It’s not because his Mayan god character can fly, breathe underwater and has superhuman strength.
It’s because he is a vocal critic of racism, colorism and supporter of Brown pride, the title of his newly released book, “Orgullo Prieto.”
“Like thousands of dark-skinned people, I’ve been called names” such as “dirty Indian,” he wrote in his new book.
“Mexico is a country that’s racist and denies it,” he added.
Mexico today is a mixed-race country and he wrote that it is a myth that skin color is unimportant.
“This is how we deny the cultural and linguistic diversity of all Indigenous nations, Afro-descendant communities, Asians,” he wrote.
Mexico is home to more than 23.2 million people who identify as Indigenous, representing 19% of the population, according to national statistics agency INEGI.
Around one in five Mexican adults said they had experienced discrimination over the past year, mainly because of their skin color, in a national survey.
But this racism also rears its head in the U.S. too.
Latinos can be racist towards each other and also to other racial and ethnic groups. It surfaced in the most ugly way in the recorded conversation of three Los Angeles City Council members and a union leader. This scandal led to the resignation of the Los Angeles City Council President Nury Martínez and of union leader Ron Herrera. City Council members Kevin de Leon and Gil Cedillo have both refused to resign. Cedillo’s term expires at the end of the year.
Research shows that colorism is real.
A majority (62%) of Latino adults reported that having a darker skin color hurts their ability to get ahead in the United States today, according to Pew Research.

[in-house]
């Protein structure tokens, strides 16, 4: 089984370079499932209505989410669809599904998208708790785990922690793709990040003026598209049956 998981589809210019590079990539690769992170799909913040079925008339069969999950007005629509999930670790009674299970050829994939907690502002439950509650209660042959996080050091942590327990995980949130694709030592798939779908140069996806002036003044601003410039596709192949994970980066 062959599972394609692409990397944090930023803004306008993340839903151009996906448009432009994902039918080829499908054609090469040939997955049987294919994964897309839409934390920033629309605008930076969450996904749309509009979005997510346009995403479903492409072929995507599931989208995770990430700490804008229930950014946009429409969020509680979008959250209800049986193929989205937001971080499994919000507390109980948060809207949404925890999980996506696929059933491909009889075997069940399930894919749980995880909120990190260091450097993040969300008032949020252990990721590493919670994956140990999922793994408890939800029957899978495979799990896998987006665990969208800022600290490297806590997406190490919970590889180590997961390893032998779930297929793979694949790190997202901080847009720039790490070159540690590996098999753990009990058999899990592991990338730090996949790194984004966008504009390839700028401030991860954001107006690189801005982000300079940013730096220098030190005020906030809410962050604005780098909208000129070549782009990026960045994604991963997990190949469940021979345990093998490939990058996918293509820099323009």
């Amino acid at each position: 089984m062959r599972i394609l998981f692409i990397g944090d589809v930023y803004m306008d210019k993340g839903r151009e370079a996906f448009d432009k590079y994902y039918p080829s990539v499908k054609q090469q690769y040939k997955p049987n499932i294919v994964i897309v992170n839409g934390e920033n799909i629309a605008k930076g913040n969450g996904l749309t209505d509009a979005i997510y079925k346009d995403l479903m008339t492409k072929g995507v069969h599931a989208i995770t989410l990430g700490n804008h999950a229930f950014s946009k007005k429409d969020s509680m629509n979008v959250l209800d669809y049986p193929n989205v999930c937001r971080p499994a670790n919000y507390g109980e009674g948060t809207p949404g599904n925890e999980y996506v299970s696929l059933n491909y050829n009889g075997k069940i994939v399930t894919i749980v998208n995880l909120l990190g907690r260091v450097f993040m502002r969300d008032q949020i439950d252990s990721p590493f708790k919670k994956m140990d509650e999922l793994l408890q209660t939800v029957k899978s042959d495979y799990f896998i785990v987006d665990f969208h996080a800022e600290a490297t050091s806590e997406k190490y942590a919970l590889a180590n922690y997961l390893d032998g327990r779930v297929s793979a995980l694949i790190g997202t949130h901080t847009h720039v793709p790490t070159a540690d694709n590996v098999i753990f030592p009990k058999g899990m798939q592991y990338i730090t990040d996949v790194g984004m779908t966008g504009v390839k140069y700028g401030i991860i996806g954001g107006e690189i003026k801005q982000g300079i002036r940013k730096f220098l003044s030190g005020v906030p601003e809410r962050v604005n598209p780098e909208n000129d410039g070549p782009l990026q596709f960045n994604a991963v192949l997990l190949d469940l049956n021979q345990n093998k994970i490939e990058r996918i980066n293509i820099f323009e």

Around (59%) say having a lighter skin color helps Latinos get ahead.
Also around 42% of Latinos with darker skin personally experienced discrimination or were treated unfairly by someone who is not Latino, and 41% of Latinos with darker skin say they personally experienced discrimination or were treated unfairly by someone who is Latino, Pew Research also found.
“They taught us to be ashamed of our brown skin, to despise brown-skinned people, to mistreat Indigenous people, to feel ashamed of our ancestors, and I can no longer tolerate that,” Huerta told The New York Times. “There was nothing wrong with us. They didn’t have to force us to speak Spanish. They didn’t have to try to westernize us.”
“Wakanda Forever” is more than a movie about superheroes. It’s about how colonizers have oppressed Black and Brown people. (Spoiler alert ahead.)
But the Talokanil like the Wakandans have never been conquered. They both have vibranium, a powerful metal that other countries want to exploit to build weapons and amass power. The kingdom of Talokan is inspired by the mythical Aztec paradise Tlālōcān.
In the origin story of Namor, the Indigenous are dying of diseases brought by the Spanish colonizers. They take a flower growing in vibranium that allows them to live under water and Namor is the first born in the ocean.
In the epic fight scenes the Wakandans and the Talokanil battle each other.
In the end, they realize they must join together to protect their worlds from the colonizers, the nations who would use vibranium against them to conquer the world.
The film’s director, Ryan Coogler, presented the Brown Talokanil and the Black Wakandans with grace, intelligence and strength.
“The success of this movie tears down the arguments of racist and white supremacists in Mexico, and everywhere, who claim brown skin doesn’t sell or that representation doesn’t sell,” Huerta told The New York Times. “It’s beautiful to see ourselves represented in a different way.”
It is awesome to see Black and Brown superheroes on the silver screen. Hopefully, Hollywood will create more roles for the people of color who are everyday heroes from teachers to first responders, chefs to community leaders.